Africa: navigate the new realities

19th New Africa Business Development Forum

With a special focus on the private sector, women and youth, this 19th edition of the New
Africa Business Development Forum aims to provide a platform for Business and economic
cooperation. NABDF celebrates its 19th anniversary this year: 19 years at the service of a
better integrated and more prosperous Africa. Over the years, the event has brought together Africans, Mediterraneans and Europeans, from here and elsewhere, who all share the conviction of the economic development of the continent.

NABDF is a space for sharing and exchange aimed at assessing the impact of the crisis on
African economies in the sub-regions and coming out with recommendations for economic
recovery and a more resilient post-COVID Africa.

These informative and interactive sessions will offer direct contact with the prime movers of
the infrastructure sector across various spheres, such as government, policymakers, industry leaders, academia and future investors, to explore new potential areas for financial assistance, as well as access to finance to the infrastructure players.


Africa’s path to the future has never been clearer: boost economic integration, invest in infrastructure, improve health and education, and strengthen governance in general. This agenda will increase productivity in all sectors, including agriculture, which remains the largest employer on the continent, and could spur a boom in private sector investment in manufacturing. It will also create the jobs that Africa needs to reduce unemployment. Africa must be united, with the ultimate goal of building a prosperous continental economy based on inclusive growth and sustainable development, an economy that supports and timulatesentrepreneurship and wealth creation. In this same spirit it is up to us to conduct future negotiations on equally important issues, such as the conditions for healthy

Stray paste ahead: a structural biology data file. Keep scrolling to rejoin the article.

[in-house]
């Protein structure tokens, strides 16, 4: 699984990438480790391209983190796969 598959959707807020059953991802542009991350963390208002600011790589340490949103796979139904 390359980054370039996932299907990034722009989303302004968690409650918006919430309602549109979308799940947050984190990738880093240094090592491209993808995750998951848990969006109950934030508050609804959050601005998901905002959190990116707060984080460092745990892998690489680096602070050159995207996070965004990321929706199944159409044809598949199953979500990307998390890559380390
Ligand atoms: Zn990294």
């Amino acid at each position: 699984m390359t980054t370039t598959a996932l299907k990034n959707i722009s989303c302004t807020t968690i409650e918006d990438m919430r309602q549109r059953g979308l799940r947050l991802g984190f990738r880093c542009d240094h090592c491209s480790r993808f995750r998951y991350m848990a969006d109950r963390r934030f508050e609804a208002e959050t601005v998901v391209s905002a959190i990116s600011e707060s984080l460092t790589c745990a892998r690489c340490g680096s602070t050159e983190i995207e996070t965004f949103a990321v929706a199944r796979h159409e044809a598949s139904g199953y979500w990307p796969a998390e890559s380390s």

ompetition, respect for intellectual property and investment promotion. Only then can we give Africa a unique commercial voice. Africa is a huge and diverse continent that cannot be described with a single and unique narrative, as the gap between the richest countries and the poorest is substantial. Despite the differences, there are also common concerns. For example, political risk still contaminates states and internal and crossborder conflicts affect dozens of them.

The African Continental Free Trade Agreement (AfCFTA), which was signed by 54 African countries, aims to double intra-African trade by 2035. Currently at 18%, intra-continental trade is relatively low compared to America’s 47%, Asia’s 61%, Europe’s 67% and Oceania’s 7%. In this sense, the African continent faces several challenges, such as low levels of trade specialisations, small economies, fragmented markets and lack of industrial capacity. In order to face this, the agreement includes a single set of rules to be adopted by each member with the objective to accelerate intra-African trade and boost Africa’s trading position in the global market.

Consequently, the AfCFTA is set to become the world’s largest free trade area, with a single market that straddles economies with a combined GDP of $3 trillion. It is beyond argument that the continent needs a network of logistics infrastructure to drive intra-continental trade.

Great economic opportunities are waiting to be unlocked in Africa. However, from global trade wars to poor infrastructure, Africa’s economy is struggling to keep pace. Investors must see themselves as stakeholders in Africa, just as Africa must grasp the opportunity to become a stakeholder in the global economy. There is a positive course for Africans and African businesses to chart by 2050, but it will be up to Europe and the Mediterranean region to capitalise on the opportunity.